Defense

March 7, 2014

Program executive officer describes F-35 progress

Progress remains steady in the F-35 Lightning II joint strike fighter’s operational testing, reprogramming, fueling, and stand-up training, the F-35 program executive officer told an audience at Aviation Week’s Defense Technologies and Requirements Conference March 4.

Air Force Lt. Gen. Christopher C. Bogdan said software development is a key factor as the program progresses.

Software is, by its very nature, difficult to develop, the general said, especially when adding to it the complexities of multiplatform fusion, one of the main modification goals for the aircraft.

Even the smallest change to the software can have a big effect, Bogdan said, so repeated testing is required to ensure any software modification works properly.

Interim capability currently allows the F-35s to survey the battle space, absorb information and give the department a clear picture from an individual perspective, the general said. Meanwhile, he added, the software development aims to ensure not only that two jets can assess and fuse the information, but also that multiple systems can share and process the data — systems such as F-22 Raptor fighters, Airborne Warning and Control System aircraft, B-2 bombers, satellites and ground stations.

Bogdan explained that finishing interim capability as quickly as possible with the resources at hand will help the program move to the next development phase. So far, he said, airframe and engine production schedules are stable and predictable, measuring milestones in days and weeks, not months and years.

“It’s more important to know when those lines will come out so we can get them to those bases and start that stand-up,” the general said.

The developmental test program is 50 percent complete for 28 F-35s, Bogdan said. At this time last year, he added, the program office delivered about 36 airplanes, with plans this year to deliver 36 to 38.

“In the next two years, that’ll go up to about 43, and then up into the mid-60s and then three years from now, over a hundred,” the general said. Most of the 58 operational F-35s in the field are in use for training at Eglin Air Force Base, Fla. Operational units are at Marine Corps Air Station Yuma, Ariz.; Nellis Air Force Base, Nev.; and Edwards Air Force Base, Calif.

Affordability continues to be critical, Bogdan said, as officials devise plans to drive costs down in research, development, technology and engineering without requesting any further funds from Congress or the Defense Department. “The enterprise simply cannot tolerate us asking for more money,” he added.

Cost-cutting ideas include an integrated master schedule to synchronize and manage tasks, assess risks assessments, and determine critical paths, the general said. He cited examples including the Marine Corps’ initial operational capability, scheduled for fight testing completion in October and for developmental testing completion in November 2015.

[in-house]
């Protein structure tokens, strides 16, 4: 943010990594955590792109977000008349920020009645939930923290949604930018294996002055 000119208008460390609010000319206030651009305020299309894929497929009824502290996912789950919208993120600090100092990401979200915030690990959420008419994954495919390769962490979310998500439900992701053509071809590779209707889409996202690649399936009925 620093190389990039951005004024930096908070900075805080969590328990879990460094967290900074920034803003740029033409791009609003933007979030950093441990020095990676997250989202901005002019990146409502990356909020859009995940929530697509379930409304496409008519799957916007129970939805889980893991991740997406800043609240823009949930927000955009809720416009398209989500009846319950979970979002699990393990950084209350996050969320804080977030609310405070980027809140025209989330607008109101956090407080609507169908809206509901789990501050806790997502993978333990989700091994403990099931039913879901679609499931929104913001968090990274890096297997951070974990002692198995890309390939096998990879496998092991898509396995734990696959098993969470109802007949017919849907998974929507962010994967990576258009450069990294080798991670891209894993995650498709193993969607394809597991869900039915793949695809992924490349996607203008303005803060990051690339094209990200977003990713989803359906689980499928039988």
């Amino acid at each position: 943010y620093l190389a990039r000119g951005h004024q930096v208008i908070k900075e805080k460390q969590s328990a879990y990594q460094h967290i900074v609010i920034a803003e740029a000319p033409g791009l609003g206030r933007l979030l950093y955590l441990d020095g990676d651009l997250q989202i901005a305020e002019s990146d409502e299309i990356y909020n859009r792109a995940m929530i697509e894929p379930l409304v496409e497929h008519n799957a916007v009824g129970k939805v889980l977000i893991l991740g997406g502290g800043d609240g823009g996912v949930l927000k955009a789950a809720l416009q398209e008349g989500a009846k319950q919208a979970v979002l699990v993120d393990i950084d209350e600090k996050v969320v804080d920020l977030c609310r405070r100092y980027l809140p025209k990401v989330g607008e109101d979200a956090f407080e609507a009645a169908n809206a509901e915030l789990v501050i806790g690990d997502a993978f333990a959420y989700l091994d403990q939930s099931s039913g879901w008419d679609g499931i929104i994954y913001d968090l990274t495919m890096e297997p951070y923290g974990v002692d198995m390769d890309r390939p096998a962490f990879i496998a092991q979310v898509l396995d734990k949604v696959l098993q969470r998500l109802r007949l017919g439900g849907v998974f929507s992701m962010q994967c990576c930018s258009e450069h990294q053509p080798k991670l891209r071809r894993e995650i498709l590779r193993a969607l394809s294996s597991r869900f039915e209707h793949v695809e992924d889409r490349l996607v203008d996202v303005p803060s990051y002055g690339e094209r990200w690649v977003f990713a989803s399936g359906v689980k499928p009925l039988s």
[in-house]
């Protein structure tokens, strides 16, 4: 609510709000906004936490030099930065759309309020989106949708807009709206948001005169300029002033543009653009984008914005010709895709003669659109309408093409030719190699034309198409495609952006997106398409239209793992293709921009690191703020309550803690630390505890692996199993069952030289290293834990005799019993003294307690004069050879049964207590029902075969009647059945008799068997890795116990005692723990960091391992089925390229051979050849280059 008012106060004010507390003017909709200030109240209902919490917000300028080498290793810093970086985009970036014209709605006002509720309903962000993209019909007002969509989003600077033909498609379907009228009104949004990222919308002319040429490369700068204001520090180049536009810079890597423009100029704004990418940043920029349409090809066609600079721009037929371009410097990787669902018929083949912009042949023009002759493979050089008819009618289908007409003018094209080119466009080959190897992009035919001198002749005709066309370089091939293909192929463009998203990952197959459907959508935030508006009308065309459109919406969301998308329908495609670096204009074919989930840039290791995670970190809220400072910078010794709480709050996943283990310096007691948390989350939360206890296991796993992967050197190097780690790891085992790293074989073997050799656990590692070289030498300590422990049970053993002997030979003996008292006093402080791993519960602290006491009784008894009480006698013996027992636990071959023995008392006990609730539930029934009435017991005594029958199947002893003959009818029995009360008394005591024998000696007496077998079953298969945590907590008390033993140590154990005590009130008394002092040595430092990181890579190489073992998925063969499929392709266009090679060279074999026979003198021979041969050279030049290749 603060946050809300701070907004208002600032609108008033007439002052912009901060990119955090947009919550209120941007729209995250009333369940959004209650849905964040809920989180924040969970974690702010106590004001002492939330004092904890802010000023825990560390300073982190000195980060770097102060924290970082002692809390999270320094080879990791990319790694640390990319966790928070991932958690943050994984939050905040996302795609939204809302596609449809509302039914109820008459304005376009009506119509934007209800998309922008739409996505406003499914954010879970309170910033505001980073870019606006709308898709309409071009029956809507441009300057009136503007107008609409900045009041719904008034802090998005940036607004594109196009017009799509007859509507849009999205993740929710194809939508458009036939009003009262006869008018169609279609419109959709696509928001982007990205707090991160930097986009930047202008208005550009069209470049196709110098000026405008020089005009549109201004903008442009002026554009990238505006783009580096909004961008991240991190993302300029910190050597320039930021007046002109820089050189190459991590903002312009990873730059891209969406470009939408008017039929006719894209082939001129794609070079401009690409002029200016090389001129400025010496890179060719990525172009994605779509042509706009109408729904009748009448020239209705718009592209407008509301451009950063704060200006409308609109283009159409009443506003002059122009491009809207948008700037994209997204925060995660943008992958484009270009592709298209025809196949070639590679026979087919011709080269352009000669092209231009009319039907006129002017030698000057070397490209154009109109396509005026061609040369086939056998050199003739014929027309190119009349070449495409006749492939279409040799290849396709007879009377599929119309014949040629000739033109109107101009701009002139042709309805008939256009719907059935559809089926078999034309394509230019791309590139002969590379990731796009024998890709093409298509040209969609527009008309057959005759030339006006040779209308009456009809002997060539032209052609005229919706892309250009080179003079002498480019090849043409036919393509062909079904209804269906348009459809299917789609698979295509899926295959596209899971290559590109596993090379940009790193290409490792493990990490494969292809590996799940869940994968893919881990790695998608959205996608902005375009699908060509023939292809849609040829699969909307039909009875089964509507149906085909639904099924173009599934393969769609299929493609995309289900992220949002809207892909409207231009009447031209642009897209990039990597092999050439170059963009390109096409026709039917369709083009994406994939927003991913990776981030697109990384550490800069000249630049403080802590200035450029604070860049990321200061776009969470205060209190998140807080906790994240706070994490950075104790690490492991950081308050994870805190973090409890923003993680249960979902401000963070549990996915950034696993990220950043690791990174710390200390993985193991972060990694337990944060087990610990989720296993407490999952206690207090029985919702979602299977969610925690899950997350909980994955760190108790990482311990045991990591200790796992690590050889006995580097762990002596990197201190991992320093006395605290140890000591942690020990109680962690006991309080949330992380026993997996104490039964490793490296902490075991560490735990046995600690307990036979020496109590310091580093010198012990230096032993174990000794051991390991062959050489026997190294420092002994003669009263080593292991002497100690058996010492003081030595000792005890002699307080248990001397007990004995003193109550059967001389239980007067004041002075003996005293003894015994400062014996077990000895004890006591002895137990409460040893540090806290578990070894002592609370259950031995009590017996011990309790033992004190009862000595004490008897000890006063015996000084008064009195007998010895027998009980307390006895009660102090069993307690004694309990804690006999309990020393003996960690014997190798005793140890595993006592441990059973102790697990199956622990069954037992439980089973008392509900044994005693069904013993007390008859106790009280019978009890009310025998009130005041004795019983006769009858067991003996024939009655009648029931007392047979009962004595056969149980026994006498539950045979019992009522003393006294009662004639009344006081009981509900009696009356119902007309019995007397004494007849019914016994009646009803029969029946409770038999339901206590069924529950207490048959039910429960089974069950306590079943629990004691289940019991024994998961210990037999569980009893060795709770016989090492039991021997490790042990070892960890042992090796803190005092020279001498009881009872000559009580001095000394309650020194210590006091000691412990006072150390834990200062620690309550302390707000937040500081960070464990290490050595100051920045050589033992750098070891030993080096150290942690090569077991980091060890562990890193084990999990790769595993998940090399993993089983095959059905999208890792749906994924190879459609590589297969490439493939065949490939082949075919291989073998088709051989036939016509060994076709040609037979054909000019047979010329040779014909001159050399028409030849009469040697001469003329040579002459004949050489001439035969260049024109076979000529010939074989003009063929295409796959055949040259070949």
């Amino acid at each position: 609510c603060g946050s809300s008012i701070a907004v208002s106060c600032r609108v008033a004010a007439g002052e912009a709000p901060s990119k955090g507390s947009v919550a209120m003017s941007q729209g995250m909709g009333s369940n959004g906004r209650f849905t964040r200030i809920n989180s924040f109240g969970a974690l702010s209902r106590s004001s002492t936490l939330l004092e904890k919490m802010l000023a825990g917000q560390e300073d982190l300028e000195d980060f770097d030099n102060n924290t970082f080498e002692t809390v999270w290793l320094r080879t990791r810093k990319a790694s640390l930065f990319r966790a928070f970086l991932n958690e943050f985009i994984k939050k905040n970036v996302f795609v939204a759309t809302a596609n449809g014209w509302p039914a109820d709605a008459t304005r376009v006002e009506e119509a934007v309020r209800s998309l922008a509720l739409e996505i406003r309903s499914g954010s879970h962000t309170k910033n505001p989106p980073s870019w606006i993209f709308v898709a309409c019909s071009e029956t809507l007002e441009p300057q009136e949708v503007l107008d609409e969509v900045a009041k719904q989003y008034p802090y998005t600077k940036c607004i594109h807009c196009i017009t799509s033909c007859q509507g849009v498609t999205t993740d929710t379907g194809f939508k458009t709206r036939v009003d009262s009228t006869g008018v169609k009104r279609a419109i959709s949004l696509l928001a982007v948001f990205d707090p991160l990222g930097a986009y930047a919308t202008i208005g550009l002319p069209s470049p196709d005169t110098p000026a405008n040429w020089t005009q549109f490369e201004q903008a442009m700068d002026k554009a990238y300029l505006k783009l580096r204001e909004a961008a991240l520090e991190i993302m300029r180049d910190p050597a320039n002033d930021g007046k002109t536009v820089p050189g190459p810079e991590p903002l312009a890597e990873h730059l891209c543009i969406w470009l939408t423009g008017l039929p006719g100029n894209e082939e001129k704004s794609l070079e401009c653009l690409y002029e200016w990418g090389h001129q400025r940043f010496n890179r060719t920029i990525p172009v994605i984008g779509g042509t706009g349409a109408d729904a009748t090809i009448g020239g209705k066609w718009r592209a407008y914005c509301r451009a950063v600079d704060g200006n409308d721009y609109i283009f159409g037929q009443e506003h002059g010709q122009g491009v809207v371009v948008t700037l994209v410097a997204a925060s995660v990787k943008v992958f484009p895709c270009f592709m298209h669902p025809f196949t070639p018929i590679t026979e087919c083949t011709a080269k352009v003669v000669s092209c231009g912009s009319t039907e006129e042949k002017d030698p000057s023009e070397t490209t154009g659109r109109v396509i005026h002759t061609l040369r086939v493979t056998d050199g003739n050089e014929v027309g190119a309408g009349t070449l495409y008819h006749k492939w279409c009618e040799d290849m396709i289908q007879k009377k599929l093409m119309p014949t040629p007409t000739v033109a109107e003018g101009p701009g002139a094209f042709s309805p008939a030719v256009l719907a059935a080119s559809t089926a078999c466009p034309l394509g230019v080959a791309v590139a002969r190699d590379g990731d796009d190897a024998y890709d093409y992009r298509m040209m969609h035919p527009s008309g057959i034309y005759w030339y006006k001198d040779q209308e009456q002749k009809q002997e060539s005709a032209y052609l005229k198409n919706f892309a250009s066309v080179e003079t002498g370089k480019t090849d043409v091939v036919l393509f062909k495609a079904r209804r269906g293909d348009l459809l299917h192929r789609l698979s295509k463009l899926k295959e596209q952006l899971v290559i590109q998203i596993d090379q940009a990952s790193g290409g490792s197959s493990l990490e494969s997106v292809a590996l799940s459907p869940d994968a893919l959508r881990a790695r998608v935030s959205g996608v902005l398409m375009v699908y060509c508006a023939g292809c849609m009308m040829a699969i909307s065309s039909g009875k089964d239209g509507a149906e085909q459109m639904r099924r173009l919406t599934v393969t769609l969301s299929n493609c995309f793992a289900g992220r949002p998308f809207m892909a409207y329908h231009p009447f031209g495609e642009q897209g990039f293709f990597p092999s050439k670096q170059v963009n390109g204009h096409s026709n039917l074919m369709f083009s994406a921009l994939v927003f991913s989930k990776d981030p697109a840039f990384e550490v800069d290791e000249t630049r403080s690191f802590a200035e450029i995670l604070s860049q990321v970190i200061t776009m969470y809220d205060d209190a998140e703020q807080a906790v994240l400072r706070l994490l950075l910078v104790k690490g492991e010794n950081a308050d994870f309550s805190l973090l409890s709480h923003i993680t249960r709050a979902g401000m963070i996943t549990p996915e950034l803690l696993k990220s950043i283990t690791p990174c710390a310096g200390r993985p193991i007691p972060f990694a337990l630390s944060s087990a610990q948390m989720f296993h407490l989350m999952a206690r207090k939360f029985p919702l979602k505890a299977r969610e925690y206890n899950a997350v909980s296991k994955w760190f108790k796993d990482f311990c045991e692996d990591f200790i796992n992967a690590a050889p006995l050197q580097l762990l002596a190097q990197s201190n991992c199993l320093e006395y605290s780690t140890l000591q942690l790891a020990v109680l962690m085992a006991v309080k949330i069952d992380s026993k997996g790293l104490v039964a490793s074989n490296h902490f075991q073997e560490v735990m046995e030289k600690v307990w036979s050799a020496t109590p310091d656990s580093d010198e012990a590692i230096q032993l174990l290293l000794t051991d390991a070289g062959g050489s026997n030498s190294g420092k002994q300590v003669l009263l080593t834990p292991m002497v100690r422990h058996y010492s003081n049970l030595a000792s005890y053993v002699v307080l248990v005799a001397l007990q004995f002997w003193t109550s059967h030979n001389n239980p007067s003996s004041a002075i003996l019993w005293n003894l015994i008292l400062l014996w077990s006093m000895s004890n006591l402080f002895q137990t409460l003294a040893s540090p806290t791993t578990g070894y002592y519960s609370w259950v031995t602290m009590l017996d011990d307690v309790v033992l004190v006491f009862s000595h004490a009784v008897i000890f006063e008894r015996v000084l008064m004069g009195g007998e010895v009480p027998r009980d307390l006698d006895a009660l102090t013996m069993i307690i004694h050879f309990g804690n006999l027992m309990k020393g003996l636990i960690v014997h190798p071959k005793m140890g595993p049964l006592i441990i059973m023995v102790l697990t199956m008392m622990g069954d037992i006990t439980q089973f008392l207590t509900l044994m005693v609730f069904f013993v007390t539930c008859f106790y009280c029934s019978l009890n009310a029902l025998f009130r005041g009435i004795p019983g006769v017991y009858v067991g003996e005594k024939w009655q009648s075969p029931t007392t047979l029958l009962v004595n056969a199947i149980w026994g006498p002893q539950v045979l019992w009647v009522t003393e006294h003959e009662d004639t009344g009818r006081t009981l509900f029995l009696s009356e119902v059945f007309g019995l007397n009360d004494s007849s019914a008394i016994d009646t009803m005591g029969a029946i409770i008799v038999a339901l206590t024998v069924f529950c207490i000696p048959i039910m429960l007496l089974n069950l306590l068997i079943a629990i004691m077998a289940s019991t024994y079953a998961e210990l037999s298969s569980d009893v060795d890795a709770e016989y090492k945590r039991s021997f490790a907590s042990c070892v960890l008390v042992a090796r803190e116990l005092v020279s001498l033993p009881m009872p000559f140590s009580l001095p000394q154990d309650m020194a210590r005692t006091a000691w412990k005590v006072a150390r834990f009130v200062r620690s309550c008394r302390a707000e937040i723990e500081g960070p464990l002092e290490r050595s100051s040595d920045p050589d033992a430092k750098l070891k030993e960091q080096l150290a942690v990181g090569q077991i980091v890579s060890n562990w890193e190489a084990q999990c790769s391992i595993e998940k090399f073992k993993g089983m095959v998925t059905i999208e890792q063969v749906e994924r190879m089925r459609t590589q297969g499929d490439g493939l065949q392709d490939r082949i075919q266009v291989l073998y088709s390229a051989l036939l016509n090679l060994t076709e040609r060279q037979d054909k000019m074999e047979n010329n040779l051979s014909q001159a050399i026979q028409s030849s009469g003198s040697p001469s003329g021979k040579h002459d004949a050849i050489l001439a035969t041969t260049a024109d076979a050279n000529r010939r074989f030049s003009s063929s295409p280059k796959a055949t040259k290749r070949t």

“The [integrated master schedule] has shown us the critical path to both of those events is not software, … but modifications to the airplanes,” Bogdan said. This requires balancing aircraft availability with the need to take jets off the line for modifications.

Progress in a program as complicated as the F-35 requires discipline in the business model, Bogdan said.

“We simply cannot afford to have to do things twice on this program,” he told the conference audience. “We don’t have the time, and we don’t have the money. We know what our commitments are, and we’re going to do everything we can to deliver them.”




All of this week's top headlines to your email every Friday.


 
 

 
Luke Lightning strikes at Nellis

F-35 program on right track, director says

Luke Lightning strikes at Nellis Air Force photograph by Senior Airman Thomas Spangler An F-35A Lightning II assigned to the 61st Fighter Squadron, Luke Air Force Base, Ariz., taxis to the runway for a training exercise at Nell...
 
 
Army photograph

Army plans intelligence system to be lighter weight, easier to use

Army photograph During a media day, a soldier, with the Army’s intelligence community, demonstrates use of a portion of the Distributed Common Ground System – Army system on Fort Belvoir, Va., May 16, 2013. Future v...
 
 
Navy photograph

Closing the curtain on NAVAIR’s desert depot

An MV-22 gets ready for takeoff following repair at NAVAIR’s Forward Deployed Combat Repair facility in Afghanistan. The FDCR mission ended in June 2014, and was primarily led by NAVAIR reservists with artisans from Fleet...
 

 
navy-F35

F-35C conducts first detachment visit at NAS Lemoore

Navy photograph Sailors and members of the community had the opportunity to observe an F-35C Lightning II aircraft static display at Naval Air Station Lemoore, Calif., April 14. The static display is part of a six-day visit by ...
 
 
Artists rendering courtesy SikorskyBoeing

Army aviation continues efforts for technology development

Artists rendering courtesy Bell Helicopter The tiltrotor V-280 Valor aircraft is Bell Helicopter’s vision of the future as it prepares for flight demonstrations for the Army in 2017. The Army recently extended technology ...
 
 
Courtesy photograph

Air Force announces KC-46A candidate bases

Courtesy photograph The KC-46A Pegasus development program completed its first flight of Engineering, Manufacturing and Development aircraft #1 Dec. 28, 2014. Air Force officials announced April 14 that Tinker Air Force Base, O...
 




0 Comments


Be the first to comment!


Leave a Reply

Your email address will not be published. Required fields are marked *

You may use these HTML tags and attributes: <a href="" title=""> <abbr title=""> <acronym title=""> <b> <blockquote cite=""> <cite> <code> <del datetime=""> <em> <i> <q cite=""> <strike> <strong>